We have completely lost the home we had been constructing for the last year due to hurricane Maria. This is our only residence and it was a project which we wholeheartedly worked for making it completely sustainable and ecofriendly. Our land is located at a tiny island off the east coast of Puerto Rico called Vieques, which served as a US naval training range until 2003. When the navy left, it turned-in some of the lands to the municipality of Vieques. These lands were vacant for almost a decade before people finally decided squatting into them. As a result, a non-profit organization, Verde Vieques, was incorporated to distribute 900sq.mts lots of land to Vieques residents that have housing needs.Â Most of the housing in our community were constructed with wood, including ours, and thus were destroyed by hurricane Maria. We believe in not only giving our community and children faith to persevere and achieve, but also in establishing a new, ecofriendly way to live for the benefit of our community and future generations.
We knew from the beginning of our project that we wanted to build a home that was sustainable and ecofriendly. We first explored the possibilities with adobe construction but because of lack of faith in ourselves and difficulties finding appropiate materials, we decided to go forward with wood, which was cool, accessible and easier to build with. Now after the hurricane, we have interpreted mother nature's message to live in tune with her. We would like to renew our project in a more natural, respectful way by using Hyperadobe, which is a new technic that merges ancient knowledge with contemporary elements yielding weather proof, fire proof, and earthquake proof houses. These houses are elliptical shape domes that look more like igloos and that is the key to their success.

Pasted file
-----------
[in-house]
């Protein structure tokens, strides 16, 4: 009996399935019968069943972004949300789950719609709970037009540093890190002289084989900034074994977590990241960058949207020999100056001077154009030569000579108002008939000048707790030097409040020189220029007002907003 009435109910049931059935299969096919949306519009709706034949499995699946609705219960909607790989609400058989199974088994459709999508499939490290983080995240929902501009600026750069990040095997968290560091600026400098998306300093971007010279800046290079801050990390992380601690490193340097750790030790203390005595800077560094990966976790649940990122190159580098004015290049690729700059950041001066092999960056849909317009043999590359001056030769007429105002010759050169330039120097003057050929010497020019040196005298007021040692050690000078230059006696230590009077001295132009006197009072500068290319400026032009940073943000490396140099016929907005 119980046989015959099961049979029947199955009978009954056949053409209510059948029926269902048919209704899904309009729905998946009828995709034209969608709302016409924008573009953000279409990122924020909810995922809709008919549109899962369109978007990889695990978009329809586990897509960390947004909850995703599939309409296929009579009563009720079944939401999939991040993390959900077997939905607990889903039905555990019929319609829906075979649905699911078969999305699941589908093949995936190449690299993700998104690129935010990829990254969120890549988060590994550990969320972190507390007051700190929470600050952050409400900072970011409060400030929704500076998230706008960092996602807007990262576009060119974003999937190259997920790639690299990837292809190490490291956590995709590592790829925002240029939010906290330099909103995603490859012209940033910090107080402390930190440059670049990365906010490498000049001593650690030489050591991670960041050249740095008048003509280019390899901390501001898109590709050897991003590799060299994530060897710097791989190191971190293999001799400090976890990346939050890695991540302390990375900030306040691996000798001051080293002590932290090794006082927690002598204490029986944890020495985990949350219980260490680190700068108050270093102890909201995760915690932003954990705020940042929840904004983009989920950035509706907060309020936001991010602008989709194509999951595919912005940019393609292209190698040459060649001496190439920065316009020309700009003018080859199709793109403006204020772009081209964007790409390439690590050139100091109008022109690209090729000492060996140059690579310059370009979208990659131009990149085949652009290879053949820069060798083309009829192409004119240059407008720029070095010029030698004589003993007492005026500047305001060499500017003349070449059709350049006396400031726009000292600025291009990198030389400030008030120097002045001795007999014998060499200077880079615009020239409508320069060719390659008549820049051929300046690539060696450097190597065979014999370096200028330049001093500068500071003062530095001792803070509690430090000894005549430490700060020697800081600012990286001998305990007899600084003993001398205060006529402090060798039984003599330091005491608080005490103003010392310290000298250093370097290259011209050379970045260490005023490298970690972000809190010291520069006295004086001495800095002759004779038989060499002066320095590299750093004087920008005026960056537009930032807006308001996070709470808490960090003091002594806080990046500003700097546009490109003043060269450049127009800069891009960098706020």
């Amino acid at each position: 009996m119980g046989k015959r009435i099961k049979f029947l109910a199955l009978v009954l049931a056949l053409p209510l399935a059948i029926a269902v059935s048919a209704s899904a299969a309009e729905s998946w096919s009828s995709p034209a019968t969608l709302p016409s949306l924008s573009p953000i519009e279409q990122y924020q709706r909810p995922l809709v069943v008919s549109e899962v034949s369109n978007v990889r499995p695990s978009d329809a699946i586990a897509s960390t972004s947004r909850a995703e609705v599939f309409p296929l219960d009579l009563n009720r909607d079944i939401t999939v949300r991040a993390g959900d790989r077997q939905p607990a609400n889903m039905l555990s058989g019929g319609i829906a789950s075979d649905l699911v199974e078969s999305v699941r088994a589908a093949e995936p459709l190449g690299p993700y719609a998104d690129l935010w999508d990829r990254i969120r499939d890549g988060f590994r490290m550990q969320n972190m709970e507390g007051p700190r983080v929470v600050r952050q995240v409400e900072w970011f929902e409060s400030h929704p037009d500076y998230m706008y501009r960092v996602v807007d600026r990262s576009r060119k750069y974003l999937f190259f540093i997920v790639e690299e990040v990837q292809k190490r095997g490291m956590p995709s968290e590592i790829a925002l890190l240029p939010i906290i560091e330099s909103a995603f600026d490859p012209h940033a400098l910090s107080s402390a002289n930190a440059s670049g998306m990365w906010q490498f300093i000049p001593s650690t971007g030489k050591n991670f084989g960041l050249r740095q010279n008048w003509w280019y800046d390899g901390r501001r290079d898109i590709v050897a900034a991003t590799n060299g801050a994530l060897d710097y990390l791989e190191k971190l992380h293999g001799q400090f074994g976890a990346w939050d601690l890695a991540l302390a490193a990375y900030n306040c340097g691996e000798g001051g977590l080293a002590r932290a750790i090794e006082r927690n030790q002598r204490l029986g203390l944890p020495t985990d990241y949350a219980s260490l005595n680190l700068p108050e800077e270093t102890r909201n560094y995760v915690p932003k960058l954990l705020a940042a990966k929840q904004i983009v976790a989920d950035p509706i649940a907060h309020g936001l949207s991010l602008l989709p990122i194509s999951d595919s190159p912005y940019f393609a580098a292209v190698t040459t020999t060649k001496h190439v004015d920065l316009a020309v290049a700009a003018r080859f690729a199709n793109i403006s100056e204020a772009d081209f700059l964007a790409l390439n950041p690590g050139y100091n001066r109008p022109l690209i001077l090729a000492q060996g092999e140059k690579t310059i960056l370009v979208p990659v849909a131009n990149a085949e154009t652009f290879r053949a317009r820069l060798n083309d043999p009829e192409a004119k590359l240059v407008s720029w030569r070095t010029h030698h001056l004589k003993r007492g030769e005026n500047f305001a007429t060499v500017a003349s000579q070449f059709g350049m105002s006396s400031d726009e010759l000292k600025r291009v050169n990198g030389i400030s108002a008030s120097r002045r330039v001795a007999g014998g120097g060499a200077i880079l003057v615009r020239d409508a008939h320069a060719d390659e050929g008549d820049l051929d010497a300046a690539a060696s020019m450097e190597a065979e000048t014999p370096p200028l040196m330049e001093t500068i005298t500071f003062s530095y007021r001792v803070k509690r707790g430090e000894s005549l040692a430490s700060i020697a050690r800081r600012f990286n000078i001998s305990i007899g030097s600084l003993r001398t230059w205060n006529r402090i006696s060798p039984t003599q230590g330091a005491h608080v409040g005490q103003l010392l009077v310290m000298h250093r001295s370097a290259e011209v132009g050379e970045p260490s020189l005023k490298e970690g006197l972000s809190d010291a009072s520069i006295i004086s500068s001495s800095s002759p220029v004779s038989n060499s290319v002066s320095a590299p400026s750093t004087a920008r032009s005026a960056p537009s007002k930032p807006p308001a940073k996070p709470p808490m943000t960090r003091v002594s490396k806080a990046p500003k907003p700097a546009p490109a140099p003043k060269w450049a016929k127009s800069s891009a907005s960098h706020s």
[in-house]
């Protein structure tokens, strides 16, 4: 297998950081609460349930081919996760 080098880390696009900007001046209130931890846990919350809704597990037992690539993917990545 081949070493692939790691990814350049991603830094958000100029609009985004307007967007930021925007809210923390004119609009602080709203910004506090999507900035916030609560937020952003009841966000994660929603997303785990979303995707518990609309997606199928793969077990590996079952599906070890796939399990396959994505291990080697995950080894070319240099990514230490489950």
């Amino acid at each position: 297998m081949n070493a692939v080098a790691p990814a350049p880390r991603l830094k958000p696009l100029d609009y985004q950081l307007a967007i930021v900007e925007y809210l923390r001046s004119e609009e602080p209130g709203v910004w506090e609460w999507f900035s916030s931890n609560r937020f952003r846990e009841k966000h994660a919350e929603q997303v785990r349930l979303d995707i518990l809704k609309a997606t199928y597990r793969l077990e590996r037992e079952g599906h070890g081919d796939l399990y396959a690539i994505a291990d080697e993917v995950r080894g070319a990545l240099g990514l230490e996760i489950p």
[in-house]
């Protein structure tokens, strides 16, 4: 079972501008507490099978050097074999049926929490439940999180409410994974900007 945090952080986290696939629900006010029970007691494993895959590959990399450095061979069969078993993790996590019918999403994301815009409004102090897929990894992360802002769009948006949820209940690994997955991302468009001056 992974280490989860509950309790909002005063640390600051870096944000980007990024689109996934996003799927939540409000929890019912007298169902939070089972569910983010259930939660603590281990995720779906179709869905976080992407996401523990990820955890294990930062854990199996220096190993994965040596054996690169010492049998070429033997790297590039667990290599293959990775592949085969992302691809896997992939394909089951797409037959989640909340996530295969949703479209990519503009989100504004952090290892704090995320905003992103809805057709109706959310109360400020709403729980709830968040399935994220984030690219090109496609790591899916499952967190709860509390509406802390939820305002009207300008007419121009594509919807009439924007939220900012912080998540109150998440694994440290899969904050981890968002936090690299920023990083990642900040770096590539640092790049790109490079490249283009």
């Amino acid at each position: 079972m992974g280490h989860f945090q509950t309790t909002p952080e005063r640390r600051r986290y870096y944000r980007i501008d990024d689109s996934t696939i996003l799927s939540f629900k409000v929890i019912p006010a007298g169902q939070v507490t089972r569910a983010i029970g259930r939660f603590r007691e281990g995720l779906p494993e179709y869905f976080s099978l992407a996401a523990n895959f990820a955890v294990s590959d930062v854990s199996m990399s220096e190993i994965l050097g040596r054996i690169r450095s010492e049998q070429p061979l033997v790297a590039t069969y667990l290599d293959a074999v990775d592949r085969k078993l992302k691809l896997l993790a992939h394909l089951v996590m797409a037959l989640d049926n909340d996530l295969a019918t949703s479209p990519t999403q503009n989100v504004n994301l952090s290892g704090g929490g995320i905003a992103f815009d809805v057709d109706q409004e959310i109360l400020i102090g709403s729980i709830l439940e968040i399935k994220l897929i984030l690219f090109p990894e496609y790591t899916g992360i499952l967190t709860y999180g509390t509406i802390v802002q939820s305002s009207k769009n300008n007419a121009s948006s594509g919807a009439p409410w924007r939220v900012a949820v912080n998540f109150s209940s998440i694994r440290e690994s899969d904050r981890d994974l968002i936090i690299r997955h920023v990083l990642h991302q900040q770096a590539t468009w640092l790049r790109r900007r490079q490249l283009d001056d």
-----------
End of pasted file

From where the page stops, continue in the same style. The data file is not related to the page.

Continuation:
How does it work? Adobe has been used for millenniums in many places in the world. The city of Marrakech is a perfect example of how long adobe has been used in this planet. The difference between adobe (technic used in Morocco) and Hyperadobe is that instead of being walls made from adobe bricks, Hyperadobe is made with raschel mesh tubing (what large onion sacs are made from) filled up with a mix of 90% clay and 10% concrete. Adding concrete to the mix stabilizes the mix and it does not allows water to wash down the clay. This gives a durable steady structure that is a lot more suitable for tropical weather since clay retains a lot less heat than concrete. For more info on Hyperadobe, you can follow this link: http://earthbagbuilding.com/articles/hyperadobe.htm
Thanks to our Vieques neighbor Pamela Scott, who has given us raschel mesh from her own Hyperadobe project, we feel confident that this is the start of a successful and pioneer construction project for us and our community. We welcome donations either thru gofundme as well as in Pay Pal (email@example.com). These contributions will be used for Hyperadobe construction assessment and workshops, machinery to flatten land for construction and gathering clay, building concrete foundation, raschel mesh tubbing, tools, and labor efforts.
Any contributions or social media shares given to our campaign are very much appreciated.
Moncho, Diana, Carei & Joaquin.